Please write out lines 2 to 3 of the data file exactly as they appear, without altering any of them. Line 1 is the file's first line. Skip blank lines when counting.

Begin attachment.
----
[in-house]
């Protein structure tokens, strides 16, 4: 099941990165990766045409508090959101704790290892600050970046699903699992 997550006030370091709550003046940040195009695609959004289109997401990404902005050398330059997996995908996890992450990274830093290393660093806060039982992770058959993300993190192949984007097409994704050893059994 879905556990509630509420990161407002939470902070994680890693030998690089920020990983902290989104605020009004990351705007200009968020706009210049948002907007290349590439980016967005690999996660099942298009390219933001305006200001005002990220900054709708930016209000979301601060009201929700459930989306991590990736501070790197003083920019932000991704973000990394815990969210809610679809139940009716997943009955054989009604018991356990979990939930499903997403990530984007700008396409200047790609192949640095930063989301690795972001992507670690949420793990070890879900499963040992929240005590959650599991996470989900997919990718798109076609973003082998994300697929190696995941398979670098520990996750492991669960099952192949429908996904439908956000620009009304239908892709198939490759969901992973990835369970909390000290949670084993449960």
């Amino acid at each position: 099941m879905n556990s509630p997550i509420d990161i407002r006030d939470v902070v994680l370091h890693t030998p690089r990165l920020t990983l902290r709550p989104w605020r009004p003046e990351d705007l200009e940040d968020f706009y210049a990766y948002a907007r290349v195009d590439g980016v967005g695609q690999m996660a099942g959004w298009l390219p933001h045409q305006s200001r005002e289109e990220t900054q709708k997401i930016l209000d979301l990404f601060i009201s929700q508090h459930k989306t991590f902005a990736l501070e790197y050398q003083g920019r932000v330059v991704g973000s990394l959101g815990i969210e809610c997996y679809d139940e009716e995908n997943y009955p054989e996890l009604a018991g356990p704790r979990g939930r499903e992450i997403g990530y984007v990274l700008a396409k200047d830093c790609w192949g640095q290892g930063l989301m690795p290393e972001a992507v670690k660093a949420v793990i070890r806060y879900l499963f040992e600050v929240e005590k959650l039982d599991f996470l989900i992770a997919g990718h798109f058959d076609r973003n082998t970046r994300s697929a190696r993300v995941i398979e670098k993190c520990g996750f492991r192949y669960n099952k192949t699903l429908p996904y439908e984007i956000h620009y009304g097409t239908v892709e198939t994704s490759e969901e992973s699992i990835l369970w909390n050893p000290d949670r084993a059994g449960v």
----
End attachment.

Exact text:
């Protein structure tokens, strides 16, 4: 099941990165990766045409508090959101704790290892600050970046699903699992 997550006030370091709550003046940040195009695609959004289109997401990404902005050398330059997996995908996890992450990274830093290393660093806060039982992770058959993300993190192949984007097409994704050893059994 879905556990509630509420990161407002939470902070994680890693030998690089920020990983902290989104605020009004990351705007200009968020706009210049948002907007290349590439980016967005690999996660099942298009390219933001305006200001005002990220900054709708930016209000979301601060009201929700459930989306991590990736501070790197003083920019932000991704973000990394815990969210809610679809139940009716997943009955054989009604018991356990979990939930499903997403990530984007700008396409200047790609192949640095930063989301690795972001992507670690949420793990070890879900499963040992929240005590959650599991996470989900997919990718798109076609973003082998994300697929190696995941398979670098520990996750492991669960099952192949429908996904439908956000620009009304239908892709198939490759969901992973990835369970909390000290949670084993449960």
């Amino acid at each position: 099941m879905n556990s509630p997550i509420d990161i407002r006030d939470v902070v994680l370091h890693t030998p690089r990165l920020t990983l902290r709550p989104w605020r009004p003046e990351d705007l200009e940040d968020f706009y210049a990766y948002a907007r290349v195009d590439g980016v967005g695609q690999m996660a099942g959004w298009l390219p933001h045409q305006s200001r005002e289109e990220t900054q709708k997401i930016l209000d979301l990404f601060i009201s929700q508090h459930k989306t991590f902005a990736l501070e790197y050398q003083g920019r932000v330059v991704g973000s990394l959101g815990i969210e809610c997996y679809d139940e009716e995908n997943y009955p054989e996890l009604a018991g356990p704790r979990g939930r499903e992450i997403g990530y984007v990274l700008a396409k200047d830093c790609w192949g640095q290892g930063l989301m690795p290393e972001a992507v670690k660093a949420v793990i070890r806060y879900l499963f040992e600050v929240e005590k959650l039982d599991f996470l989900i992770a997919g990718h798109f058959d076609r973003n082998t970046r994300s697929a190696r993300v995941i398979e670098k993190c520990g996750f492991r192949y669960n099952k192949t699903l429908p996904y439908e984007i956000h620009y009304g097409t239908v892709e198939t994704s490759e969901e992973s699992i990835l369970w909390n050893p000290d949670r084993a059994g449960v």